If you're looking for a sunny, family-friendly holiday destination, then Jordan might not be the first destination that comes to mind – but this Middle Eastern gem is a treasure trove of adventures for young travellers.
For a relatively small country, Jordan packs in plenty of experiences for travellers – from sandy deserts to Mediterranean-style Red Sea resorts and the historical wonders of ancient cities such as Jerash and Petra.
Current advice from the Foreign & Commonwealth Office is that Jordan is a safe destination, providing tourists steer clear of obvious trouble spots, such as the border with Syria.
The climate here is warm and sunny from May to October, with average temperatures around 23 degrees – although in July and August average temperatures can be more like 35 degrees in some parts of Jordan, so be sure to pack plenty of hats and sunscreen.
Top of the list of things to see in Jordan has to be the city of Petra. This ancient city is one of the seven new Wonders of the World, and rightly so. Founded more than 2,000 years ago, Petra was once home to 30,000 people who carved tombs and buildings out of the rose-coloured cliffs, and devised an ingenious irrigation system that helped them survive the harsh desert climate.
Today, Petra is Jordan's most visited attraction – and little wonder. The 90 minute walk down the main pathway through Petra gives glimpses of jaw-dropping buildings carved from stone, and kids can go inside some of the buildings and tombs, to explore.
The very best time of day to visit Petra is around 9am. This means you will arrive at the famous Treasury building just in time to sea the morning sun catching its façade – a truly breathtaking sight.
If the thought of a 90-minute walk uphill to exit the city is too much to think about in the hot midday sun, there are donkeys, horses and even camels available to ferry tired travellers back through the city. We stayed at the Moevenpick Petra, which is perfectly situated, just a minute's walk from the main gates at Petra.
Overnight Bedouin Camp at Wadi Rum
You can't go to Jordan without exploring the desert, and Captain's Desert Camp in Wadi Rum is a stunning place to do just that.
Arriving at the camp, which is set underneath two huge rocky peaks, you'll be given your own Bedouin-style goat hair blanket tent for the night. It's not quite glamping, but there are camp-beds and an electric lantern, with a small table to pop your things on.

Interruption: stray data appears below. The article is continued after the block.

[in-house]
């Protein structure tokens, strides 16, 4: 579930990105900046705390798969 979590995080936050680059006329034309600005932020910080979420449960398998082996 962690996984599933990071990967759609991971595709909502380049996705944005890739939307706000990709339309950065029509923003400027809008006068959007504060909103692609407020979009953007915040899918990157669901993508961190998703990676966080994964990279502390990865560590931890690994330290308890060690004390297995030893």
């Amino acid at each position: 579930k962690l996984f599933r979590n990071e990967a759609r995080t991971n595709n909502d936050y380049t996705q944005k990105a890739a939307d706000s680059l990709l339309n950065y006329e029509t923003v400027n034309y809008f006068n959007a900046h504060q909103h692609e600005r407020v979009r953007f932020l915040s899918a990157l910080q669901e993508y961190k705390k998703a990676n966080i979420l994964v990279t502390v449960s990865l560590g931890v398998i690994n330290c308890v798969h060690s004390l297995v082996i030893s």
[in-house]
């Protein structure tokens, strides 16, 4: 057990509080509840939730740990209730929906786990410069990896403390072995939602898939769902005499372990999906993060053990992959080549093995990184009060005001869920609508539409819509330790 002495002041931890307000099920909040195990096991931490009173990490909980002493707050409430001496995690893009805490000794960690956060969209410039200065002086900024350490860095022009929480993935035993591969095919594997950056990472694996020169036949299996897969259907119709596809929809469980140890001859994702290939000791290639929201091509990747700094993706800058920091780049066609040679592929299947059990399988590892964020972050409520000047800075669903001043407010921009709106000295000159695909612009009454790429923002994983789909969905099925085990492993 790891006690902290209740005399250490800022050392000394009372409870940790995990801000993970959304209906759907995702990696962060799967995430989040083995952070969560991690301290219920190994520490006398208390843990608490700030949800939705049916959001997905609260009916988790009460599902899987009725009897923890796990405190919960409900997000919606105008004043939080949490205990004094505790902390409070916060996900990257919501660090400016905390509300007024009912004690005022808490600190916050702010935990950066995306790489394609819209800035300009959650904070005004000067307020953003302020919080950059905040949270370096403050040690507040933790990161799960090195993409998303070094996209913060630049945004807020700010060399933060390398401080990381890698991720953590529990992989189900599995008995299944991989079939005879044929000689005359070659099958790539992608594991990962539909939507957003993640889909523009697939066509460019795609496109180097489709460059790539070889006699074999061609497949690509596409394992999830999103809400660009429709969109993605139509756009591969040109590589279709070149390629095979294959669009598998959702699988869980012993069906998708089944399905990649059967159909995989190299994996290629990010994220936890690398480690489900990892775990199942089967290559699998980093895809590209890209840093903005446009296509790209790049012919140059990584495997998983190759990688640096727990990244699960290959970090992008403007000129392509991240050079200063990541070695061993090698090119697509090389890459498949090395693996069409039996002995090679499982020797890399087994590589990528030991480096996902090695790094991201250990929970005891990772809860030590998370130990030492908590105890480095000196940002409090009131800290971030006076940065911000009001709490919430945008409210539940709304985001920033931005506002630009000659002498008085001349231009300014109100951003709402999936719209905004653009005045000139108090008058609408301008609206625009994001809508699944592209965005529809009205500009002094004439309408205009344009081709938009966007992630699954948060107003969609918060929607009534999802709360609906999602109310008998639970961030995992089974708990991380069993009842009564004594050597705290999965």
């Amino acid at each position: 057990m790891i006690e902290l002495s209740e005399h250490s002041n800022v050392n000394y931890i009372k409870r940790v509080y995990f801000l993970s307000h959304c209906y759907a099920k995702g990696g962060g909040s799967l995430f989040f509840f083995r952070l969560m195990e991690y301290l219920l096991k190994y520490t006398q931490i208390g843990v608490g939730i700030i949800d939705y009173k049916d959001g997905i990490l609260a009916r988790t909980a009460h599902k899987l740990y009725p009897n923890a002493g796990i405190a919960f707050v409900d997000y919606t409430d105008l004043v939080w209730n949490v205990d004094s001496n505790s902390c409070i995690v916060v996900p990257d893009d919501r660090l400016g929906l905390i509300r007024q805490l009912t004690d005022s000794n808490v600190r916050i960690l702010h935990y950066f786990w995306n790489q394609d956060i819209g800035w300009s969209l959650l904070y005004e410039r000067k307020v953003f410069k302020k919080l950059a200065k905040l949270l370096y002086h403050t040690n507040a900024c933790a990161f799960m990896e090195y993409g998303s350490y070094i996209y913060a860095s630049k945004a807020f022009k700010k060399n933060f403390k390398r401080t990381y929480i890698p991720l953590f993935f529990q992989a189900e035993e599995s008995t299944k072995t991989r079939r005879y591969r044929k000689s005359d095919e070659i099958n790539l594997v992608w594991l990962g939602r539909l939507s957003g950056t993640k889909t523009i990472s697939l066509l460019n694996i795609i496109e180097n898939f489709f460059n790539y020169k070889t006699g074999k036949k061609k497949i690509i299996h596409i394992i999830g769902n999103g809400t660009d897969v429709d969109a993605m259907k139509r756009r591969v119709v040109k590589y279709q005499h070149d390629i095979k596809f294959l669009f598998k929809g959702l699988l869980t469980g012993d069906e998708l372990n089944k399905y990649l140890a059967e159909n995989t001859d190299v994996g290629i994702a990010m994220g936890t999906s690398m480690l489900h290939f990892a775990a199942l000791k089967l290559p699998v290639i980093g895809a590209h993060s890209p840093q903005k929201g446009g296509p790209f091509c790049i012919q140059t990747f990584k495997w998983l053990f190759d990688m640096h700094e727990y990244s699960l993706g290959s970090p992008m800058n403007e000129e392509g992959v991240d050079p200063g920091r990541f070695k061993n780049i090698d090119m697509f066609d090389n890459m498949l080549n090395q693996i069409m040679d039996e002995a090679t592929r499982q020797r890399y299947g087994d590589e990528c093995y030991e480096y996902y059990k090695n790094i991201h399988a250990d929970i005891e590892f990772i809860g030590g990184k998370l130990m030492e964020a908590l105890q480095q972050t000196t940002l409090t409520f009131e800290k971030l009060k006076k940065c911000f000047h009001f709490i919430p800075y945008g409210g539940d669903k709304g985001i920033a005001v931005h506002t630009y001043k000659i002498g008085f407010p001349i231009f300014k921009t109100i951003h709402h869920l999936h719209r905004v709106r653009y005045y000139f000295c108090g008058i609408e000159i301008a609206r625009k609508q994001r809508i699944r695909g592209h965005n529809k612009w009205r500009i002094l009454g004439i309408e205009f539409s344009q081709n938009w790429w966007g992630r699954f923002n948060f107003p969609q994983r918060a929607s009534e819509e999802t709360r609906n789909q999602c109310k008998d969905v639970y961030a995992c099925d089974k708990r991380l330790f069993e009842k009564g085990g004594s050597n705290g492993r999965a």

We headed straight out of the camp to meet our guides for a sunset camel ride through the sub-Saharan desert, which is the perfect way to appreciate the landscape.
I must tell you, though, taking this type of journey with kids means you'll probably spend less time appreciating the majesty of the desert vista, and more time listening to a running commentary of which camel has farted, and which is having a poo.
The camp also offers 4x4 jeep rides through the desert, if a camel isn't quite your speed. This is a brilliant way to explore some of the less accessible parts of the desert.
After our camel ride, we returned to the camp for a traditional zarb dinner. Zarb is a Bedouin barbecue – a large pit is dug in the sand, with a fire in the bottom. When the coals are hot, a selection of meats are lowered into the pit on metal trays, before being covered with foil and sand. Come dinner time, the Bedouins, with help from the children, dig up the meat, which is served as part of a huge feast, with fresh salads and hummus.
After dinner, there is music from the hosts, with dancing, and plenty of time to sit around the camp fire and look for shooting stars.
Diving at the Red Sea
The Red Sea is world-famous as a diving destination, and perfect for children because the red fire coral that gives the sea its name is so close to shore. There are numerous companies around Awaba offering half and full-day scuba diving and snorkeling trips for divers of all ages.
For younger children, snorkelling is a brilliant way to see some of the amazing fishes and coral up close. The boats carry flippers, snorkel masks and tubes in children's sizes, and life jackets for less confident swimmers. Ultimately, though, swimming in open sea can seem very daunting to little ones – if you have younger children, or nervous swimmers, you can just snorkel off the beach at the Radisson Blu in Aqaba.
Visit the Dead Sea
You can't visit Jordan without making time to see the Dead Sea – which is evaporating at such a rapid rate that it is shrinking by a rate of more than a metre each year.
For now though, visitors can still take a dip and float in the sea, which has a 33VIRTUAL-Gallery-190524%